PCE Automation, a Queen’s Award-winning division of the PCE GROUP, has installed a freeformer from ARBURG for industrial additive manufacturing to help support the research and development of a specialist medical device project in collaboration with the University of East Anglia (UEA).

Collaborative Partnerships

PCE Automation in Beccles, Suffolk, has formed a rich collaborative partnership with the School of Pharmacy at the UEA in a pioneering trial to develop high precision 3D printing of a wide range of pharmaceutical materials for personalised medicine manufacturing.

The partnership selected the freeformer when the university deemed that Fuse Deposition Modelling (or FDM) was not a viable development path for this application, where the freeformer was more versatile.

Freeformer delivering versatility

The freeformer cell can print almost any 3D design within the dimensions of the print area of 154mm x 134mm x 230 mm. The machine has allowed the company to additively manufacture smaller, repeatable components such as grippers, nests, clips, fastenings, buffers and stoppers, from standard materials such as ABS, PP (Polypropylene) and TPU (Thermoplastic Polyurethane).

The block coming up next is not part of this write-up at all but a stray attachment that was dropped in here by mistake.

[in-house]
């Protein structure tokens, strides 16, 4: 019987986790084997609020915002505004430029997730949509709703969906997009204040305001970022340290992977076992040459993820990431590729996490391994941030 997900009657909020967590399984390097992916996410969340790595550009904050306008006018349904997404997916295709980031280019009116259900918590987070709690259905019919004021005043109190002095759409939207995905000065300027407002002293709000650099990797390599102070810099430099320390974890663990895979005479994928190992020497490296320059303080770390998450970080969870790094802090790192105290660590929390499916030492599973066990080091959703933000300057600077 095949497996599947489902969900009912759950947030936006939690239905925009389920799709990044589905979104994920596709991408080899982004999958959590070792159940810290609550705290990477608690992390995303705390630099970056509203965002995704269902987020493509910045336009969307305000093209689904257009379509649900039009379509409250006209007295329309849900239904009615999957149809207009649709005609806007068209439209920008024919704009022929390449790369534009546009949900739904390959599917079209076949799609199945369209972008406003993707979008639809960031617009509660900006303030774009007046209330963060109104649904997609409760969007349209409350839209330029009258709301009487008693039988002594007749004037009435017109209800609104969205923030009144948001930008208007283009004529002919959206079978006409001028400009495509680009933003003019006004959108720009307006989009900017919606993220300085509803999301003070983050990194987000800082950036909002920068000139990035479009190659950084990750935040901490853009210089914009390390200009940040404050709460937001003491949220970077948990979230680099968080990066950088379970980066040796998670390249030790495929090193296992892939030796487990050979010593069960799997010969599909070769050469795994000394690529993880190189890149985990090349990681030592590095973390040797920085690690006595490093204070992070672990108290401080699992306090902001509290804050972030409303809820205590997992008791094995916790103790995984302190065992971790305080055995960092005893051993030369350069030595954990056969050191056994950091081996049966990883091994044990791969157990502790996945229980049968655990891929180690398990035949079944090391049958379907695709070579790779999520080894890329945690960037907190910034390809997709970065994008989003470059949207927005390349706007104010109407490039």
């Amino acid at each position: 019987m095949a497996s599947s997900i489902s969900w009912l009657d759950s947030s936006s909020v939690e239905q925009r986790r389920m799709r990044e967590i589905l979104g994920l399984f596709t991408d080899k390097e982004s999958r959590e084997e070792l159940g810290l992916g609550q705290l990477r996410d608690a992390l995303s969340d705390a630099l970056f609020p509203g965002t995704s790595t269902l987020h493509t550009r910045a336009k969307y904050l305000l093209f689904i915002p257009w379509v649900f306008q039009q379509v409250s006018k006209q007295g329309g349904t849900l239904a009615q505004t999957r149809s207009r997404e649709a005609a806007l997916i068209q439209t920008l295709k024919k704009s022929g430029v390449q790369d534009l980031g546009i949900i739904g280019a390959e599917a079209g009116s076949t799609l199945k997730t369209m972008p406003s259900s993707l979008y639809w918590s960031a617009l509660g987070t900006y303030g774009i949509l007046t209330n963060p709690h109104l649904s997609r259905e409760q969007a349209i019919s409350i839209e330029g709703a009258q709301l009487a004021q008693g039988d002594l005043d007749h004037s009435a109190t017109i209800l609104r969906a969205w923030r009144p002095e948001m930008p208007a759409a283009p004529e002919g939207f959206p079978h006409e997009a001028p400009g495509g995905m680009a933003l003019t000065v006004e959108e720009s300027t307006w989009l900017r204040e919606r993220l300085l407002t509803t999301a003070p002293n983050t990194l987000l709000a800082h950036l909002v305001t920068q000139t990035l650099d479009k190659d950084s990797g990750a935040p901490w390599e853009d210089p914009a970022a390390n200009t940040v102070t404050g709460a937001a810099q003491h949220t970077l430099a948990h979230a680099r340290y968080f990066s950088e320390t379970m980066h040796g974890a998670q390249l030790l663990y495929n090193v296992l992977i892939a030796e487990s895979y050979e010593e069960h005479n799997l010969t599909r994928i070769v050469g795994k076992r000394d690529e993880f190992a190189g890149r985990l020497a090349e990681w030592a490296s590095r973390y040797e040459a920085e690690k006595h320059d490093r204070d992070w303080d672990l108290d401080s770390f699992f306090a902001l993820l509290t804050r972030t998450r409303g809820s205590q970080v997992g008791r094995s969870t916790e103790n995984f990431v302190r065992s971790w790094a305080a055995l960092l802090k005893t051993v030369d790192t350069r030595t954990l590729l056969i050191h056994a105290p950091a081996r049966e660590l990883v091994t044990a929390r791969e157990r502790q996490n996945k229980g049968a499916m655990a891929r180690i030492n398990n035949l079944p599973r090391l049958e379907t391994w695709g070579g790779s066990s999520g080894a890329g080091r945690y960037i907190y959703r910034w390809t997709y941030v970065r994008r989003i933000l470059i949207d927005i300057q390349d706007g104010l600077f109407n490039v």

These projects are being supervised by PCE Automation’s additive manufacturing lead Mark Rothon.

“We have recently utilised the freeformer to manufacture grippers used to assemble the intricate components of fire safety equipment,” says Mechanical Design Manager, Chris Booth. “We also use the freeformer to develop product nests for precise positioning of complex components.”

Broadening Horizons

The freeformer is also being used to make prototype products for a global leader in contact lens manufacture. The company expects these functional parts will extend to laboratory and ocular automation cells, each demanding very high levels of longevity, sterility and accuracy.

PCE Automation understands that when developing AM (additive manufactured) prototype parts, the product has to be robust and comparable in all aspects including matching quality to a part made using a conventional, high-volume process. The freeformer fulfils this requirement.

Qualifying New Materials

PCE Automation has qualified one new pharmaceutical-grade polymer which is not FDM printable and have more in the pipeline. “Our Proof of Principle activities have demonstrated the freeformer’s capability of high precision printing directly from granulated pharmaceutical materials, eliminating the need for thermal pre-processing of the materials and improving the stability of the active pharmaceutical ingredients; opening limitless possibilities within the pharmaceutical and life sciences spheres,” says Mark.

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This article was written in whole by Will Sterling in conjunction with ARBURG.  Visit:  https://www.industrio.co.uk/